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Fed to curb shady home-lending practices
WASHINGTON -- The Federal Reserve will issue new rules next week aimed at protecting future homebuyers from dubious lending practices, its most sweeping response to a housing crisis that has propelled foreclosures to record highs.
Fed chairman Ben Bernanke spoke of the much-awaited rules in a broader speech Tuesday about the challenges confronting policymakers in trying to stabilize a shaky U.S. financial system. To that end, Bernanke said the Fed may give squeezed Wall Street firms more time to tap the central bank's emergency loan program.
To prevent a repeat of the current mortgage mess, Bernanke said the Fed will adopt rules cracking down on a range of shady lending practices that have burned many of the nation's riskiest "subprime" borrowers -- those with spotty credit or low incomes -- who were hardest hit by the housing and credit debacles.
The plan, which will be voted on at a Fed board meeting Monday, would apply to new loans made by thousands of lenders of all types, including banks and brokers.
Under the proposal unveiled last December, the rules would restrict lenders from penalizing risky borrowers who pay loans off early, require lenders to make sure these borrowers set aside money to pay for taxes and insurance and bar lenders from making loans without proof of a borrower's income. It also would prohibit lenders from engaging in a pattern or practice of lending without considering a borrower's ability to repay a home loan from sources other than the home's value.
"These new rules ... will address some of the problems that have surfaced in recent years in mortgage lending, especially high-cost mortgage lending," Bernanke said.
Consumer groups have complained that the proposed rules aren't strong enough, while mortgage lenders worry that they are too tough and could crimp customers' choices.
The Mortgage Bankers Association urged the Fed to "take a balanced approach in devising final regulations so that the credit crisis is not worsened."
Meanwhile, the Center for Responsible Lending, a group that promotes homeownership and works to curb predatory lending, warned the Fed that weak regulation and oversight has led to the "worst credit crunch in generations."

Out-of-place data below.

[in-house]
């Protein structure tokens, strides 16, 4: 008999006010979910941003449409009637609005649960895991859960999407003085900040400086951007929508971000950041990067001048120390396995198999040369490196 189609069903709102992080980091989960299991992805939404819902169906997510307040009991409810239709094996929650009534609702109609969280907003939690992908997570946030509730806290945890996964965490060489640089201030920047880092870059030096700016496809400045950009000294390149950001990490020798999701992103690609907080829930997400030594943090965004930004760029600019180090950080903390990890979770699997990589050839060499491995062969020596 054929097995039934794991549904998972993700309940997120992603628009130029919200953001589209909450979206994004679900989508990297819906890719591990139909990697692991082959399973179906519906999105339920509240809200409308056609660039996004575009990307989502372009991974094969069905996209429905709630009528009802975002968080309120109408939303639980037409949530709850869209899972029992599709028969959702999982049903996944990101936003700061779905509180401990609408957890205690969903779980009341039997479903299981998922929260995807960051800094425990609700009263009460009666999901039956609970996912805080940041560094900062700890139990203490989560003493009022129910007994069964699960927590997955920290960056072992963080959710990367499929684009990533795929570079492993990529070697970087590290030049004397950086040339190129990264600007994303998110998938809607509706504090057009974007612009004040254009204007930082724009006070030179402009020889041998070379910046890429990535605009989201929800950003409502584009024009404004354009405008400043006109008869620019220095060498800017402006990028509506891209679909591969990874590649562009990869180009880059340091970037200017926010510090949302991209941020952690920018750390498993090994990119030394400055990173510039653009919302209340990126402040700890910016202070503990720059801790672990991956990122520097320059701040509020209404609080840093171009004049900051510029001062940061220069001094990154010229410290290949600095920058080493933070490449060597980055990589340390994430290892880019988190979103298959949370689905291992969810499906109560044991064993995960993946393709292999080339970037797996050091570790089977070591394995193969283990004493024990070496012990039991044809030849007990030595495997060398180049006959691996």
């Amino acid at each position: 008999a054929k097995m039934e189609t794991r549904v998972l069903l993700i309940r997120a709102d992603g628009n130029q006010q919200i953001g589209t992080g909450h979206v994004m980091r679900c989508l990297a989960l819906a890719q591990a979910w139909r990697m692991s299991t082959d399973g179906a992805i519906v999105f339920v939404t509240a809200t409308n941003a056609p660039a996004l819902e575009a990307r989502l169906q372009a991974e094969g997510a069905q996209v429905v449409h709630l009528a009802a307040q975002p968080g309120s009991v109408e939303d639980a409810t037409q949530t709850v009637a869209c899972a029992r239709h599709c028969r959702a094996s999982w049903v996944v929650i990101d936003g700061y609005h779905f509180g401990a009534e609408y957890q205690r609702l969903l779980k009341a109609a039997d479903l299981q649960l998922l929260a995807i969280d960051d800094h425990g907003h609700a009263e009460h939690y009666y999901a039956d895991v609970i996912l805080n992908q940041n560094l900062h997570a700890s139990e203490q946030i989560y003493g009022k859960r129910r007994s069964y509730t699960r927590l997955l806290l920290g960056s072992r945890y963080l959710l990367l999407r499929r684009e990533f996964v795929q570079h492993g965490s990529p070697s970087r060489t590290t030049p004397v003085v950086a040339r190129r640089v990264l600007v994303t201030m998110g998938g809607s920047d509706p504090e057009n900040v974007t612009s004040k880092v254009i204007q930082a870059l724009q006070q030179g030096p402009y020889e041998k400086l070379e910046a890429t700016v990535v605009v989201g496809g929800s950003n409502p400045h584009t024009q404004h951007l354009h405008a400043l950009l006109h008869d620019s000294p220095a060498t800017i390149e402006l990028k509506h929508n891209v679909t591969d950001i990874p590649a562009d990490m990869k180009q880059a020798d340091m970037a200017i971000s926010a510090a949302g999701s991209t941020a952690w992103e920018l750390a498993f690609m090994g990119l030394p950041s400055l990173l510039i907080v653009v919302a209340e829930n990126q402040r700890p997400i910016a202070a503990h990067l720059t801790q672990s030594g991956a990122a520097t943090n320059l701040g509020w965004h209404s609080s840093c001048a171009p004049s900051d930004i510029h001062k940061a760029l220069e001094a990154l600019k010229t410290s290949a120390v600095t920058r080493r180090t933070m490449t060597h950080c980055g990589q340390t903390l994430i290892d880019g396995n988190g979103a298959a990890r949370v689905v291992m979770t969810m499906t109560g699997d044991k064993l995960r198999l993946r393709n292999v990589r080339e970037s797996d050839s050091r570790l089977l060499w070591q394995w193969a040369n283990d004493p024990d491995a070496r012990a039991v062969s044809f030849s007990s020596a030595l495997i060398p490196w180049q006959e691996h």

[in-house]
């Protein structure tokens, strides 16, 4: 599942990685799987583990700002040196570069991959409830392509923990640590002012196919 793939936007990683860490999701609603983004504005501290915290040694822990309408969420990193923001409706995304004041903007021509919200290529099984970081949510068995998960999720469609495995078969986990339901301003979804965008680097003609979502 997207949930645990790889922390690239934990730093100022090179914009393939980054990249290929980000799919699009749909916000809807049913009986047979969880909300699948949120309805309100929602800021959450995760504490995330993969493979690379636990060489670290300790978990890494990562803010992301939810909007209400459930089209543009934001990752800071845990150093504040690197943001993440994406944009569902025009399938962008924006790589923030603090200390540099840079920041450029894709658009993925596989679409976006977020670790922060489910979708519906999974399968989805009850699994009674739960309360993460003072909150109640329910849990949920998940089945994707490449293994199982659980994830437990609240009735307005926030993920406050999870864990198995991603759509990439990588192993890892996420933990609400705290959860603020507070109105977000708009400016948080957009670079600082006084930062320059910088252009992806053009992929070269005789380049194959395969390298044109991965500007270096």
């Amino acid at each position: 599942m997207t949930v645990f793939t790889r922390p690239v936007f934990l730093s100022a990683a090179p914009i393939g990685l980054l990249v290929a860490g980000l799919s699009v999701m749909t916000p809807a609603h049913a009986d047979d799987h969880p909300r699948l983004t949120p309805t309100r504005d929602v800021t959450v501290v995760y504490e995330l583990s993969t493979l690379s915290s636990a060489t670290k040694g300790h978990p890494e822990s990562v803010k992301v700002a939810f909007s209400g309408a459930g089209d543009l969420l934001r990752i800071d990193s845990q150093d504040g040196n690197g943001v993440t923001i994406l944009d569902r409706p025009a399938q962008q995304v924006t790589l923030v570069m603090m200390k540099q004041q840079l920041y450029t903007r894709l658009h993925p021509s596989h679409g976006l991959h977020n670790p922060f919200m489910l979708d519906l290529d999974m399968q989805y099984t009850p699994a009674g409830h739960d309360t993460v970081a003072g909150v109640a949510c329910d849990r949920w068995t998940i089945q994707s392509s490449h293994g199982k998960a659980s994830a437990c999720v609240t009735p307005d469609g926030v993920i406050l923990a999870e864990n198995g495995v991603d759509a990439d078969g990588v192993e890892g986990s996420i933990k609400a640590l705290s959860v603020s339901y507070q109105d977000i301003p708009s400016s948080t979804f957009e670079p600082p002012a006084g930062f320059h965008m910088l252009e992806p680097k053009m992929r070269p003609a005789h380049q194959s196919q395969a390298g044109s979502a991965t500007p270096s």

The Fed -- under former chairman Alan Greenspan -- came under attack for not acting early on to crack down on dubious lending. Some critics complained that Greenspan, who ran the Fed for 18 years -- failed to act as a forceful regulator especially during the 2001-2005 housing boom, when easy credit spurred lots of subprime home loans and many exotic types of mortgages.
Meanwhile, signs emerged Tuesday that the housing market's slump is likely to persist through the summer, and the real estate market may not recover for at least another year.
The National Association of Realtors' pending home sales index slipped by 4.7 percent in May to the third-lowest reading on record. The decline "suggests we are not out of the woods by any means," said the group's chief economist, Lawrence Yun.
In an extraordinary action aimed at averting a financial catastrophe, the Fed in March agreed to let investment houses go to the Fed -- on a temporary basis -- for a quick, overnight source of cash. Those loan privileges, which are supposed to last through mid-September, are similar to those permanently afforded to commercial banks for years.
"We are currently monitoring developments in financial markets closely and considering several options, including extending the duration of our facilities for primary dealers beyond year-end should the current unusual and exigent circumstances continue to prevail in dealer funding markets," Bernanke said in prepared remarks to a mortgage-lending forum in Arlington, Va.